Use Of Private Security Grows In Iraq, Afghanistan Armed private security contractors have sparked plenty of negative headlines in Iraq and Afghanistan, but their numbers have long been unclear. A new report says that more than 18,000 armed civilians work for the Pentagon in the two war zones.

Use Of Private Security Grows In Iraq, Afghanistan

Private security contractors, shown in 2005, operate in central Baghdad. AFP/Getty Images hide caption

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AFP/Getty Images

Private security contractors, shown in 2005, operate in central Baghdad.

AFP/Getty Images

Private security contractors in Iraq and Afghanistan have sparked plenty of headlines over the past few years, particularly after a few well-publicized allegations of abuse and shootings of civilians.

But it has been difficult to assess how much the Pentagon relies on armed civilians because their numbers have been unclear.

Defense Department officials now say that more than 18,000 armed security contractors are working in Iraq or Afghanistan under Pentagon auspices, according to a new report by the Congressional Research Service that was obtained by NPR.

The bulk of the gun-toting contractors — some 13,232 as of June 30 — are in Iraq, where they guard U.S. bases, defend convoys and serve as personal bodyguards for high-level officials. The remaining 5,165 armed civilians perform similar functions in Afghanistan.

These contractors are not supposed to engage in combat operations, but there have been a number of scandals involving private security firms, including allegations that employees of Blackwater shot 17 Iraqi civilians at a Baghdad traffic circle in 2007, and that guards working for ArmorGroup guarding the U.S. Embassy in Afghanistan engaged in ugly hazing rituals.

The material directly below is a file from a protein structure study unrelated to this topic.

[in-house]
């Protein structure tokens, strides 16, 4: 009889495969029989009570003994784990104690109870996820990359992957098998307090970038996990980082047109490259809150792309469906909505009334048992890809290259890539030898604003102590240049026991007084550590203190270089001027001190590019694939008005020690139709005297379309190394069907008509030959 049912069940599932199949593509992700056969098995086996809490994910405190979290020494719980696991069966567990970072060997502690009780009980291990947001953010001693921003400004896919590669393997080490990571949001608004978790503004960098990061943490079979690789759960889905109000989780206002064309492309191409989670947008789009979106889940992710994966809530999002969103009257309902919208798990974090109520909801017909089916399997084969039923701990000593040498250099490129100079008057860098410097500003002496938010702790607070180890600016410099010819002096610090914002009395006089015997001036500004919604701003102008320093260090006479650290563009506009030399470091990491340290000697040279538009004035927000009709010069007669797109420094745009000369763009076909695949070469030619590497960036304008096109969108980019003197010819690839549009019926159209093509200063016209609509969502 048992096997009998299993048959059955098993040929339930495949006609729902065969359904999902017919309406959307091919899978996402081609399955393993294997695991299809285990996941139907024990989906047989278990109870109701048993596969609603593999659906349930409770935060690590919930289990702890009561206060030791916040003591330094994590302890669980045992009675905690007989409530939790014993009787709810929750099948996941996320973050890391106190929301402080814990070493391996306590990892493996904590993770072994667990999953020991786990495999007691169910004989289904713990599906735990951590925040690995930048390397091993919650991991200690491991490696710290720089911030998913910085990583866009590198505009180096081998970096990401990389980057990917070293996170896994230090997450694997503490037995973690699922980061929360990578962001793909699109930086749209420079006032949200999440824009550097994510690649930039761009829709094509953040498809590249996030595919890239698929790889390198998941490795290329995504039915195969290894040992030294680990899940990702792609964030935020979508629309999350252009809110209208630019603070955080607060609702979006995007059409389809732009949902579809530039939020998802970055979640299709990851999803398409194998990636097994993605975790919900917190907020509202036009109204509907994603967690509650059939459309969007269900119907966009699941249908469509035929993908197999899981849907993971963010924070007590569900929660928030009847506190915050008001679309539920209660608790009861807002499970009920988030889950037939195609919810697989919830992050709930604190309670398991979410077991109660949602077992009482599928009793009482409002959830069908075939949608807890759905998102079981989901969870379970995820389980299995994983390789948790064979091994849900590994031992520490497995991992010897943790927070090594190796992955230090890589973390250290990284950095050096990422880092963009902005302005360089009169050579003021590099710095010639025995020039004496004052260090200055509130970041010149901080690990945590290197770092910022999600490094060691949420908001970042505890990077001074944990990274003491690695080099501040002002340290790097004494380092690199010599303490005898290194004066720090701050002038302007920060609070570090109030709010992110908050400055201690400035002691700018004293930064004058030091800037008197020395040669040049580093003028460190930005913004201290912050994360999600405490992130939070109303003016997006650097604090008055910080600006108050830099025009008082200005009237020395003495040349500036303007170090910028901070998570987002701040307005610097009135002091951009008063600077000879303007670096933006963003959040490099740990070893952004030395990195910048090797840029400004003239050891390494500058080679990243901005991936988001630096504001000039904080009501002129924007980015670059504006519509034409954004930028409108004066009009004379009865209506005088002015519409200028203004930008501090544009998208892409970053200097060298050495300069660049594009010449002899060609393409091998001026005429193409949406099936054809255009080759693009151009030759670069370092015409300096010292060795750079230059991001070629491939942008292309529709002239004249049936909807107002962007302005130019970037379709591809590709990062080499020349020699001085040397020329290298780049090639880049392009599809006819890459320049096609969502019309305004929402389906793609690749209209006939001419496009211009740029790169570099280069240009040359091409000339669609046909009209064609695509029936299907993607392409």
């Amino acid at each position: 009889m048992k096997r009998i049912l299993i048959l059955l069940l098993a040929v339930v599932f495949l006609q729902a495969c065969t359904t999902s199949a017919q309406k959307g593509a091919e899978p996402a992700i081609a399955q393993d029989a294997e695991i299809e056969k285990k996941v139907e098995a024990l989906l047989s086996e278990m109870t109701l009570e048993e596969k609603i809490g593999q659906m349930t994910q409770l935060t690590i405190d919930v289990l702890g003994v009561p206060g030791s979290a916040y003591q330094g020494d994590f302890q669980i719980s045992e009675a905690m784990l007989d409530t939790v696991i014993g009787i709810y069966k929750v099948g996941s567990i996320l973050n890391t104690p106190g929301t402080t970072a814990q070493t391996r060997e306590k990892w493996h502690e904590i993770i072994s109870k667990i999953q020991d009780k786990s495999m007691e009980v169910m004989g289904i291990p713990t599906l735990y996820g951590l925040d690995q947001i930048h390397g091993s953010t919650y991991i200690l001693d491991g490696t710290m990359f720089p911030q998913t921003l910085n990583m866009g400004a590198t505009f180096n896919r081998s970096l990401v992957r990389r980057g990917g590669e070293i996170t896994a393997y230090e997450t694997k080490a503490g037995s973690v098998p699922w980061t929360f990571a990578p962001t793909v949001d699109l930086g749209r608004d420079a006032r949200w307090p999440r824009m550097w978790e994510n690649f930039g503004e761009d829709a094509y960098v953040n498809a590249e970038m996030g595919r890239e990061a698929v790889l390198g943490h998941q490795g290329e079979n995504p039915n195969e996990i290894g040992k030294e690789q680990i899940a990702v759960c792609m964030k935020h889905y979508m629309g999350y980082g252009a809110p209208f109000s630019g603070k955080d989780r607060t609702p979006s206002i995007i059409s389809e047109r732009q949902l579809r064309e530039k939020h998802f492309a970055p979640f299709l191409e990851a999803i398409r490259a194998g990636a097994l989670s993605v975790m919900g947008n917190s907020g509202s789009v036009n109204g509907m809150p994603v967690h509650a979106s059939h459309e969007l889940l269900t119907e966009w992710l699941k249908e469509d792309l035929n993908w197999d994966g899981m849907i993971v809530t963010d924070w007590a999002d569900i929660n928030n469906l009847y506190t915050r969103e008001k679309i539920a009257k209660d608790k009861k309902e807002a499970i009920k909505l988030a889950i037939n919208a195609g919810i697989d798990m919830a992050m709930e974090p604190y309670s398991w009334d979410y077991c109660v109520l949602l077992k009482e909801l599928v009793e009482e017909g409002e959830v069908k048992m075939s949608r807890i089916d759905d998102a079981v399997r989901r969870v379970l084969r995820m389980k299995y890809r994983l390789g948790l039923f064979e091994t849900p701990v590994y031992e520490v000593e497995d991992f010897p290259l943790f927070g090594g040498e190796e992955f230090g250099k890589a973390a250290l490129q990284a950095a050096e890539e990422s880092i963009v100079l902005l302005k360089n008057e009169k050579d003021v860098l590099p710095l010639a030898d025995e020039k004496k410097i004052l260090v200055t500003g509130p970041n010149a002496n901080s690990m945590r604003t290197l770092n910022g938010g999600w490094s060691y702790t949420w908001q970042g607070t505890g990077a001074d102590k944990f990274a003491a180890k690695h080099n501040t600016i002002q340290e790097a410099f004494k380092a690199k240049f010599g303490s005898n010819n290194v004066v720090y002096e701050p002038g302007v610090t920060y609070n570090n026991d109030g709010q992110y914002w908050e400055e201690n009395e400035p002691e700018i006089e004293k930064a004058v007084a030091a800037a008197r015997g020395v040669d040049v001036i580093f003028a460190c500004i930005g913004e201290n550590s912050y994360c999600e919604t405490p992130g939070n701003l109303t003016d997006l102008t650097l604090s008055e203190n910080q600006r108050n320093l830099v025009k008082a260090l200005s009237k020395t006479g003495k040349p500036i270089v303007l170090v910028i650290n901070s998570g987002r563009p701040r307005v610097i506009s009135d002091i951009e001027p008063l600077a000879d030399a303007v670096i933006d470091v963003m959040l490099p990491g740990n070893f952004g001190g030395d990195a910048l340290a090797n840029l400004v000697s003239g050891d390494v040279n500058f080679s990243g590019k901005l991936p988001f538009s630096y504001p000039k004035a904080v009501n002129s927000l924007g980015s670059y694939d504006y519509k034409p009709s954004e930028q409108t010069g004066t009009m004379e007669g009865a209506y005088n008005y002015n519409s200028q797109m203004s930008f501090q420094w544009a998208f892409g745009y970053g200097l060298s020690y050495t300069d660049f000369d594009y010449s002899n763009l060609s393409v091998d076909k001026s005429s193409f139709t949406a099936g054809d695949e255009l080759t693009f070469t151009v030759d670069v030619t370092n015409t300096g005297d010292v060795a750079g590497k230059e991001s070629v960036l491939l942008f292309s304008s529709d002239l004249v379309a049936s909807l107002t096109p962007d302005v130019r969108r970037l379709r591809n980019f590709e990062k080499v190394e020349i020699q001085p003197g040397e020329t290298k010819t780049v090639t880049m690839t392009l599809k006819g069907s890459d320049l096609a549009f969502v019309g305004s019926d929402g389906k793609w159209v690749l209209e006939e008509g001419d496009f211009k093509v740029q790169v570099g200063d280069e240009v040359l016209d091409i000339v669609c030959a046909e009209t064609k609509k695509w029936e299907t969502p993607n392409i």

In both of those cases, the contractors were working for the State Department, rather than the Defense Department. But the actions of these private security contractors can reflect badly on the U.S. government.

Fanning Anti-American Sentiment?

"The perception that DOD [the Department of Defense] and other government agencies are deploying [private security contractors] who abuse and mistreat people can fan anti-American sentiment and strengthen insurgents, even when no abuses are taking place," the Congressional Research Service report concludes.

But in these two conflicts, contractors have quickly become an integral part of the U.S. war effort, according to U.S. military officials.

"Iraq and Afghanistan appear to be the first two instances where the U.S. government has used private contractors extensively for protecting persons or property in combat or stability operations where host country forces are absent or deficient, but it is not the first time private contractors have been used for such purposes," says the report. "According to government officials, both DOD and the Department of State would be unable to execute their missions in Iraq and Afghanistan without the support of private security contractors."

Contractors are easier to hire, quicker to deploy and cheaper than U.S. government personnel. And they also free up much-needed soldiers for combat operations.